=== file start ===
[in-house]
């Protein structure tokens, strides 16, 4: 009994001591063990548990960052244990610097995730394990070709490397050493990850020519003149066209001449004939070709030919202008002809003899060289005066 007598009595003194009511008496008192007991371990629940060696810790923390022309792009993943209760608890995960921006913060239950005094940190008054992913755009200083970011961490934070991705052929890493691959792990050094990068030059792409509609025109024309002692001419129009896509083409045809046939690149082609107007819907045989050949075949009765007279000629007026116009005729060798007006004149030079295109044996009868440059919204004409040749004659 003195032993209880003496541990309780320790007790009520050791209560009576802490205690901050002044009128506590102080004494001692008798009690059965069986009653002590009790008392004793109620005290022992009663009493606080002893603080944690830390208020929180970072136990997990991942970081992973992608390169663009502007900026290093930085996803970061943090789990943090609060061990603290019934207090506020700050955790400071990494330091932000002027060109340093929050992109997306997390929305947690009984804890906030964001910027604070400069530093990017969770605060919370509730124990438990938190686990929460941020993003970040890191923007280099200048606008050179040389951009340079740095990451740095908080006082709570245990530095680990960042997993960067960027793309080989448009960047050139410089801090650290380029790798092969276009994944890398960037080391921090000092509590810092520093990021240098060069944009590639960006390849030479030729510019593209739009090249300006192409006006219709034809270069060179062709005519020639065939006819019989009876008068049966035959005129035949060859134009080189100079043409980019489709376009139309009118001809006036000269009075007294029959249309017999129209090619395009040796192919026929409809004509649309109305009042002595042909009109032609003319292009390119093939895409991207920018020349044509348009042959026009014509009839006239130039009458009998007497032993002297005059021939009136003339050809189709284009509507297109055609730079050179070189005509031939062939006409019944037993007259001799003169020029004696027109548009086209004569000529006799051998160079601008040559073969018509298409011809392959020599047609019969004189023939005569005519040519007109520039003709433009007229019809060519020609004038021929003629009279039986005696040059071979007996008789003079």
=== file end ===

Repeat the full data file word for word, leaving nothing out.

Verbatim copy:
[in-house]
């Protein structure tokens, strides 16, 4: 009994001591063990548990960052244990610097995730394990070709490397050493990850020519003149066209001449004939070709030919202008002809003899060289005066 007598009595003194009511008496008192007991371990629940060696810790923390022309792009993943209760608890995960921006913060239950005094940190008054992913755009200083970011961490934070991705052929890493691959792990050094990068030059792409509609025109024309002692001419129009896509083409045809046939690149082609107007819907045989050949075949009765007279000629007026116009005729060798007006004149030079295109044996009868440059919204004409040749004659 003195032993209880003496541990309780320790007790009520050791209560009576802490205690901050002044009128506590102080004494001692008798009690059965069986009653002590009790008392004793109620005290022992009663009493606080002893603080944690830390208020929180970072136990997990991942970081992973992608390169663009502007900026290093930085996803970061943090789990943090609060061990603290019934207090506020700050955790400071990494330091932000002027060109340093929050992109997306997390929305947690009984804890906030964001910027604070400069530093990017969770605060919370509730124990438990938190686990929460941020993003970040890191923007280099200048606008050179040389951009340079740095990451740095908080006082709570245990530095680990960042997993960067960027793309080989448009960047050139410089801090650290380029790798092969276009994944890398960037080391921090000092509590810092520093990021240098060069944009590639960006390849030479030729510019593209739009090249300006192409006006219709034809270069060179062709005519020639065939006819019989009876008068049966035959005129035949060859134009080189100079043409980019489709376009139309009118001809006036000269009075007294029959249309017999129209090619395009040796192919026929409809004509649309109305009042002595042909009109032609003319292009390119093939895409991207920018020349044509348009042959026009014509009839006239130039009458009998007497032993002297005059021939009136003339050809189709284009509507297109055609730079050179070189005509031939062939006409019944037993007259001799003169020029004696027109548009086209004569000529006799051998160079601008040559073969018509298409011809392959020599047609019969004189023939005569005519040519007109520039003709433009007229019809060519020609004038021929003629009279039986005696040059071979007996008789003079």